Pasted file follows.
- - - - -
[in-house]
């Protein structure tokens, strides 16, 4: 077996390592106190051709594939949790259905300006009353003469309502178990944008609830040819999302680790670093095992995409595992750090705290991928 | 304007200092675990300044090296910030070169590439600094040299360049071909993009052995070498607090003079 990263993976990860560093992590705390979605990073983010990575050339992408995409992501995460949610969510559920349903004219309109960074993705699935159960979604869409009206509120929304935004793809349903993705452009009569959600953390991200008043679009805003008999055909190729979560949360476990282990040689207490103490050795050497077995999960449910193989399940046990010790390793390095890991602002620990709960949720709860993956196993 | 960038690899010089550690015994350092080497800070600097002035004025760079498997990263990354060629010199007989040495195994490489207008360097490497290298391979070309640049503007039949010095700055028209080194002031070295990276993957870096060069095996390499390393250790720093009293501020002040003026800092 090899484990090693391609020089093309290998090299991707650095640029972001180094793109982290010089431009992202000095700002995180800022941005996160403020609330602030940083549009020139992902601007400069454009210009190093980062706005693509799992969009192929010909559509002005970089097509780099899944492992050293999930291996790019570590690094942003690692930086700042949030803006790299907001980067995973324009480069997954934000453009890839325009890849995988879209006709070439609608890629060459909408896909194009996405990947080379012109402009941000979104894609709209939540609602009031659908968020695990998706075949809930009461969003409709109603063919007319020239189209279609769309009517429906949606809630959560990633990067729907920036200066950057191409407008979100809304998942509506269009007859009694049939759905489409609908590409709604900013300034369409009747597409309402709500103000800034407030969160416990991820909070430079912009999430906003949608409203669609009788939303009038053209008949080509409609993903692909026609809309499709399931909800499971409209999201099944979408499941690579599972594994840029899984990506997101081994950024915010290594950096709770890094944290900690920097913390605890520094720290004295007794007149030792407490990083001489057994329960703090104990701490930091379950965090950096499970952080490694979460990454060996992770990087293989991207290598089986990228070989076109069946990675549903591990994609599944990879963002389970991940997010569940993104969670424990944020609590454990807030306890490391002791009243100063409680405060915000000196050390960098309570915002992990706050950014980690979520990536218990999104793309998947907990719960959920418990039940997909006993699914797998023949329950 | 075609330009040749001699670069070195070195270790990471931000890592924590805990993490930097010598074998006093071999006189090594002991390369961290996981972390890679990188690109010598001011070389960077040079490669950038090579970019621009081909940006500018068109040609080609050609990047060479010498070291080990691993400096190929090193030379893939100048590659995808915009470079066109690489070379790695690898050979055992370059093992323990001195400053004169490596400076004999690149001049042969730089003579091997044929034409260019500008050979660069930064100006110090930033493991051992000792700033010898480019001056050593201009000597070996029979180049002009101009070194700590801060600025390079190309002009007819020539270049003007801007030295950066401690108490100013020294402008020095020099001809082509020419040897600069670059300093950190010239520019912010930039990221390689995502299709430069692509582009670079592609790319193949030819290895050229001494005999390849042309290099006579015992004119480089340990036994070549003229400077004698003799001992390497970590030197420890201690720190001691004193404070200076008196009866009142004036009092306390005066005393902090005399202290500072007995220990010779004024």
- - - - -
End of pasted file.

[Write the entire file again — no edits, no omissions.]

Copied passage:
[in-house]
């Protein structure tokens, strides 16, 4: 077996390592106190051709594939949790259905300006009353003469309502178990944008609830040819999302680790670093095992995409595992750090705290991928 | 304007200092675990300044090296910030070169590439600094040299360049071909993009052995070498607090003079 990263993976990860560093992590705390979605990073983010990575050339992408995409992501995460949610969510559920349903004219309109960074993705699935159960979604869409009206509120929304935004793809349903993705452009009569959600953390991200008043679009805003008999055909190729979560949360476990282990040689207490103490050795050497077995999960449910193989399940046990010790390793390095890991602002620990709960949720709860993956196993 | 960038690899010089550690015994350092080497800070600097002035004025760079498997990263990354060629010199007989040495195994490489207008360097490497290298391979070309640049503007039949010095700055028209080194002031070295990276993957870096060069095996390499390393250790720093009293501020002040003026800092 090899484990090693391609020089093309290998090299991707650095640029972001180094793109982290010089431009992202000095700002995180800022941005996160403020609330602030940083549009020139992902601007400069454009210009190093980062706005693509799992969009192929010909559509002005970089097509780099899944492992050293999930291996790019570590690094942003690692930086700042949030803006790299907001980067995973324009480069997954934000453009890839325009890849995988879209006709070439609608890629060459909408896909194009996405990947080379012109402009941000979104894609709209939540609602009031659908968020695990998706075949809930009461969003409709109603063919007319020239189209279609769309009517429906949606809630959560990633990067729907920036200066950057191409407008979100809304998942509506269009007859009694049939759905489409609908590409709604900013300034369409009747597409309402709500103000800034407030969160416990991820909070430079912009999430906003949608409203669609009788939303009038053209008949080509409609993903692909026609809309499709399931909800499971409209999201099944979408499941690579599972594994840029899984990506997101081994950024915010290594950096709770890094944290900690920097913390605890520094720290004295007794007149030792407490990083001489057994329960703090104990701490930091379950965090950096499970952080490694979460990454060996992770990087293989991207290598089986990228070989076109069946990675549903591990994609599944990879963002389970991940997010569940993104969670424990944020609590454990807030306890490391002791009243100063409680405060915000000196050390960098309570915002992990706050950014980690979520990536218990999104793309998947907990719960959920418990039940997909006993699914797998023949329950 | 075609330009040749001699670069070195070195270790990471931000890592924590805990993490930097010598074998006093071999006189090594002991390369961290996981972390890679990188690109010598001011070389960077040079490669950038090579970019621009081909940006500018068109040609080609050609990047060479010498070291080990691993400096190929090193030379893939100048590659995808915009470079066109690489070379790695690898050979055992370059093992323990001195400053004169490596400076004999690149001049042969730089003579091997044929034409260019500008050979660069930064100006110090930033493991051992000792700033010898480019001056050593201009000597070996029979180049002009101009070194700590801060600025390079190309002009007819020539270049003007801007030295950066401690108490100013020294402008020095020099001809082509020419040897600069670059300093950190010239520019912010930039990221390689995502299709430069692509582009670079592609790319193949030819290895050229001494005999390849042309290099006579015992004119480089340990036994070549003229400077004698003799001992390497970590030197420890201690720190001691004193404070200076008196009866009142004036009092306390005066005393902090005399202290500072007995220990010779004024």